Karl Crompton won the lottery. He has been nice to his mum and dad, bought the flash toys and been on the flash holidays. But life lacks the challenge it had when he was an assistant manager at Comet. And it'd be nice to buy a round now and again.

Karl Crompton is extremely rich and very dishy and extremely rich and only 24. He may, also, be extremely rich. Of course, I like him a lot from the off. We even end up in a night-club, which is quite something for me as I'm now at that age where if I don't go straight to bed after Animal Hospital I've pretty much had it the next day. But Karl is such a honey I do not want the evening to end. He is also single. And may even be extremely rich.

A year ago last May, Karl won pounds 10,903,198 on the lottery. Or at least I think it was pounds 10,903,198. Frankly, I don't take much notice of such things. I do know he needs a steady, though. He's never really had a steady, although he's had lots of casual sex. How many girls exactly have you slept with, Karl? "Loads. But I've never counted them up." I say I've probably slept with about five in my time. "Five?" he exclaims, aghast. "I had five when I went to Corfu for a fortnight!"

Of course, my total isn't five really. I was just exaggerating to impress him. No, I don't tell him this. But I do tell him that what he needs most, it seems to me, is a meaningful relationship with a mature woman who doesn't give it away so easily but might reconsider if it came down to a Porsche, say. He says he needs to go the bathroom, and wanders off. The music is thumpingly loud. The vibration alone is making my dental work rattle. Karl takes his time. The bathroom in this club is a long way off, obviously. But, no, I'm not going to slip away. I'm imagining myself in the Porsche. And, you know what, I look pretty good in it. "Cooee Karl! I'm over here...!" The silly boy. He's returned to the wrong table.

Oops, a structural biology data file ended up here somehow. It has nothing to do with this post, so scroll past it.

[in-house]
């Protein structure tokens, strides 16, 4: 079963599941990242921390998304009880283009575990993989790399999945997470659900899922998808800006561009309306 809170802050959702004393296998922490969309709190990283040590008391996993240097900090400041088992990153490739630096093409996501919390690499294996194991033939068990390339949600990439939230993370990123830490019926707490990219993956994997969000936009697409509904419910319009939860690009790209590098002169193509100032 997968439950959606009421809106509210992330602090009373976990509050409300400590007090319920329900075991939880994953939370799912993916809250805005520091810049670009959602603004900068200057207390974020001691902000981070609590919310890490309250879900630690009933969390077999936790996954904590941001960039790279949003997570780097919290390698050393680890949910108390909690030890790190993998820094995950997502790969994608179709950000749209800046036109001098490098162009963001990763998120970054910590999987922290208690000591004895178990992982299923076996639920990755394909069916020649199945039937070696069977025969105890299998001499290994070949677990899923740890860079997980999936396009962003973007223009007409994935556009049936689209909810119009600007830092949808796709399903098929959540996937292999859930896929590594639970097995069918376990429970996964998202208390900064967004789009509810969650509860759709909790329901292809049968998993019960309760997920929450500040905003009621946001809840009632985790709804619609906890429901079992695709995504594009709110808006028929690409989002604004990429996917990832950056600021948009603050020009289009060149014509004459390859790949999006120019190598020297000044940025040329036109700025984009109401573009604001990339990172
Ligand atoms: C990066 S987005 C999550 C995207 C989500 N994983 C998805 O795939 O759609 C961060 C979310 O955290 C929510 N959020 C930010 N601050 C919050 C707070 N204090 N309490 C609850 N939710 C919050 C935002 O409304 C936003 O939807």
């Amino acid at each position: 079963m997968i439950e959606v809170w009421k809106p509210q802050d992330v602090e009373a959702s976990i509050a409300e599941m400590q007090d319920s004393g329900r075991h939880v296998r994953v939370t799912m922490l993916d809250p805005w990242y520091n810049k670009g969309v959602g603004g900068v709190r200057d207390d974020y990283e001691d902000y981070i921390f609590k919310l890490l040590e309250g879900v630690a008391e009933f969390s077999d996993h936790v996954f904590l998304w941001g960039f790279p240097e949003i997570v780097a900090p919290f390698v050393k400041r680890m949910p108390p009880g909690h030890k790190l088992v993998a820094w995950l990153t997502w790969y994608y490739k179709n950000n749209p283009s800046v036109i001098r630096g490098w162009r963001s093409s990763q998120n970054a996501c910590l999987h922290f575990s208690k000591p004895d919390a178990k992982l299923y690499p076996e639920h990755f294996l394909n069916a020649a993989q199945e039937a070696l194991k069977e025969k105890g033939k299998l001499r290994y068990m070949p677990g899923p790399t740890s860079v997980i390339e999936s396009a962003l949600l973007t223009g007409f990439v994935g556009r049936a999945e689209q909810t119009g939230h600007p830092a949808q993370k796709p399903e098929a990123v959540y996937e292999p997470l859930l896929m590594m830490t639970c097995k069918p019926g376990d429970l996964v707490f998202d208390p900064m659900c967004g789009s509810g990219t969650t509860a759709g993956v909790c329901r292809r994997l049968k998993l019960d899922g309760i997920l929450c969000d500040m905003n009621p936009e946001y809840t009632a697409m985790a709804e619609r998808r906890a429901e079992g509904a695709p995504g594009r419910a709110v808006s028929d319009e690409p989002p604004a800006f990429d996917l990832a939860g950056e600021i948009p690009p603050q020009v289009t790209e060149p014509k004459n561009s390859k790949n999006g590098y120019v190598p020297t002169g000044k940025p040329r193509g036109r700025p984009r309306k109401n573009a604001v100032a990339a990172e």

Nearly pounds 11m is, of course, a lot of money. Invested at the normal rates, it would bring in around pounds 20,000 a week. Not that Karl still has the pounds 11m. Yes, he has spent a fair chunk of it. He gave his mum and dad a million. He gave his brother a million. He took five friends to Hawaii for a fortnight. He has just bought a plot of land outside his home town, Blackpool. Here, he is building himself a mansion which, by the sound of it, will have lots of swimming pool and marbled, ensuite things going on.